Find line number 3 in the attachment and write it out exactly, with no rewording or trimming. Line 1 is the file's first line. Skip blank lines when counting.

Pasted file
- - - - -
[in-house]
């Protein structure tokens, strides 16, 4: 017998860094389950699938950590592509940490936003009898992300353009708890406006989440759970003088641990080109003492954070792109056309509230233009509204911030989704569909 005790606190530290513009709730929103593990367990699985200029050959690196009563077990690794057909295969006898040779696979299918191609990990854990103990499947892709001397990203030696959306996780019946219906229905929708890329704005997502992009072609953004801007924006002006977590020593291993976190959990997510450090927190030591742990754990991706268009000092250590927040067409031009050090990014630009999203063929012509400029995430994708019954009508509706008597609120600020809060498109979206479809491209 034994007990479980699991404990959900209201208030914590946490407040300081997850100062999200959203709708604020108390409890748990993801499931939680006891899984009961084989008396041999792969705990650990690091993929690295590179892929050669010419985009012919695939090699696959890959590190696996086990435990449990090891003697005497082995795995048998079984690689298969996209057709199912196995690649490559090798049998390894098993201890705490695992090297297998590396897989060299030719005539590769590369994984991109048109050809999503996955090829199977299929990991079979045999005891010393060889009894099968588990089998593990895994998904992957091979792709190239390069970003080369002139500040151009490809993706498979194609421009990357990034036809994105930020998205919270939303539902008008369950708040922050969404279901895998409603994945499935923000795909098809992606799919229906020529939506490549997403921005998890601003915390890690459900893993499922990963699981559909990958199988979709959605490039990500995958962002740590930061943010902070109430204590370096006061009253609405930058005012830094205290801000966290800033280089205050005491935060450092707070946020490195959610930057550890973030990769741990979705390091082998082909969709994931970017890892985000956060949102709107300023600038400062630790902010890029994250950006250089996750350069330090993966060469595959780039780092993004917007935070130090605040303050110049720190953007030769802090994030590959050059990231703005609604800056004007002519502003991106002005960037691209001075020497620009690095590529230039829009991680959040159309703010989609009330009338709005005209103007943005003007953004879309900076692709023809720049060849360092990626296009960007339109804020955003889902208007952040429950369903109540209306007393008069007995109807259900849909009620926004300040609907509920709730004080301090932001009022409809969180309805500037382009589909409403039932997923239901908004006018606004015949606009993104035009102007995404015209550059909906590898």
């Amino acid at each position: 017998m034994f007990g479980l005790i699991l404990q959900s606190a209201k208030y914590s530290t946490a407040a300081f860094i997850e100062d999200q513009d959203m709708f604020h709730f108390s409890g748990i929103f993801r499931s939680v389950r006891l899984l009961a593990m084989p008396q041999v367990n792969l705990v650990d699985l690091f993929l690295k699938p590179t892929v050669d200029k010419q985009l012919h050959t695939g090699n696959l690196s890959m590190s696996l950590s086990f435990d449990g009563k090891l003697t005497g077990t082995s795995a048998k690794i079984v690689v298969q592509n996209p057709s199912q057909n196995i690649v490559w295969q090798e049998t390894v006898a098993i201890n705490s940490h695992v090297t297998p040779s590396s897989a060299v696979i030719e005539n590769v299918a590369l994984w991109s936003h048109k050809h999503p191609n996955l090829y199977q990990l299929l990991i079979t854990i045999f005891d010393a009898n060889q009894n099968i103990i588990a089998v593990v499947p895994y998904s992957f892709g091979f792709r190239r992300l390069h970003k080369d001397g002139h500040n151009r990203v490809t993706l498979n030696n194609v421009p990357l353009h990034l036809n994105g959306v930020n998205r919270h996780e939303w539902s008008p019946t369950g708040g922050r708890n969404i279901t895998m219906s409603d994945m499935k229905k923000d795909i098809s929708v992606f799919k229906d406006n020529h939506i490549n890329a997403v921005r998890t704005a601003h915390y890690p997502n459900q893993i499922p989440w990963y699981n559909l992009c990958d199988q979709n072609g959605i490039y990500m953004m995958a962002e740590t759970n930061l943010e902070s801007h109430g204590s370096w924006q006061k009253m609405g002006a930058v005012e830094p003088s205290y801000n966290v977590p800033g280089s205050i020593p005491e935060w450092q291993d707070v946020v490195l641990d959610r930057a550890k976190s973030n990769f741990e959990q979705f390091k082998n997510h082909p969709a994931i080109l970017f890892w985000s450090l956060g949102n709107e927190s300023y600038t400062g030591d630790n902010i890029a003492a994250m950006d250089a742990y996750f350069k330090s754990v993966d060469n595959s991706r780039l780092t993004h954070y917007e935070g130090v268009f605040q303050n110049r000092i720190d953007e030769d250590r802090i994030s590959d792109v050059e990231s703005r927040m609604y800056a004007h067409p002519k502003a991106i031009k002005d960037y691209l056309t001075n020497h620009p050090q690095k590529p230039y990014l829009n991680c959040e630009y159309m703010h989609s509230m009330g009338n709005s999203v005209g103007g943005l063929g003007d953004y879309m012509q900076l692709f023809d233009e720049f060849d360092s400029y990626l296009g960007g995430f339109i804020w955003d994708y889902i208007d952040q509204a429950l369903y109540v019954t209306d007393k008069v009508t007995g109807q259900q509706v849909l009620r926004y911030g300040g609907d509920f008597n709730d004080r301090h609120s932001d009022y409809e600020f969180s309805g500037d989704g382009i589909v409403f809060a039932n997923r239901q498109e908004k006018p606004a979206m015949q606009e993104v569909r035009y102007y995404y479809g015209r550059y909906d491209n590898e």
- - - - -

């Amino acid at each position: 017998m034994f007990g479980l005790i699991l404990q959900s606190a209201k208030y914590s530290t946490a407040a300081f860094i997850e100062d999200q513009d959203m709708f604020h709730f108390s409890g748990i929103f993801r499931s939680v389950r006891l899984l009961a593990m084989p008396q041999v367990n792969l705990v650990d699985l690091f993929l690295k699938p590179t892929v050669d200029k010419q985009l012919h050959t695939g090699n696959l690196s890959m590190s696996l950590s086990f435990d449990g009563k090891l003697t005497g077990t082995s795995a048998k690794i079984v690689v298969q592509n996209p057709s199912q057909n196995i690649v490559w295969q090798e049998t390894v006898a098993i201890n705490s940490h695992v090297t297998p040779s590396s897989a060299v696979i030719e005539n590769v299918a590369l994984w991109s936003h048109k050809h999503p191609n996955l090829y199977q990990l299929l990991i079979t854990i045999f005891d010393a009898n060889q009894n099968i103990i588990a089998v593990v499947p895994y998904s992957f892709g091979f792709r190239r992300l390069h970003k080369d001397g002139h500040n151009r990203v490809t993706l498979n030696n194609v421009p990357l353009h990034l036809n994105g959306v930020n998205r919270h996780e939303w539902s008008p019946t369950g708040g922050r708890n969404i279901t895998m219906s409603d994945m499935k229905k923000d795909i098809s929708v992606f799919k229906d406006n020529h939506i490549n890329a997403v921005r998890t704005a601003h915390y890690p997502n459900q893993i499922p989440w990963y699981n559909l992009c990958d199988q979709n072609g959605i490039y990500m953004m995958a962002e740590t759970n930061l943010e902070s801007h109430g204590s370096w924006q006061k009253m609405g002006a930058v005012e830094p003088s205290y801000n966290v977590p800033g280089s205050i020593p005491e935060w450092q291993d707070v946020v490195l641990d959610r930057a550890k976190s973030n990769f741990e959990q979705f390091k082998n997510h082909p969709a994931i080109l970017f890892w985000s450090l956060g949102n709107e927190s300023y600038t400062g030591d630790n902010i890029a003492a994250m950006d250089a742990y996750f350069k330090s754990v993966d060469n595959s991706r780039l780092t993004h954070y917007e935070g130090v268009f605040q303050n110049r000092i720190d953007e030769d250590r802090i994030s590959d792109v050059e990231s703005r927040m609604y800056a004007h067409p002519k502003a991106i031009k002005d960037y691209l056309t001075n020497h620009p050090q690095k590529p230039y990014l829009n991680c959040e630009y159309m703010h989609s509230m009330g009338n709005s999203v005209g103007g943005l063929g003007d953004y879309m012509q900076l692709f023809d233009e720049f060849d360092s400029y990626l296009g960007g995430f339109i804020w955003d994708y889902i208007d952040q509204a429950l369903y109540v019954t209306d007393k008069v009508t007995g109807q259900q509706v849909l009620r926004y911030g300040g609907d509920f008597n709730d004080r301090h609120s932001d009022y409809e600020f969180s309805g500037d989704g382009i589909v409403f809060a039932n997923r239901q498109e908004k006018p606004a979206m015949q606009e993104v569909r035009y102007y995404y479809g015209r550059y909906d491209n590898e």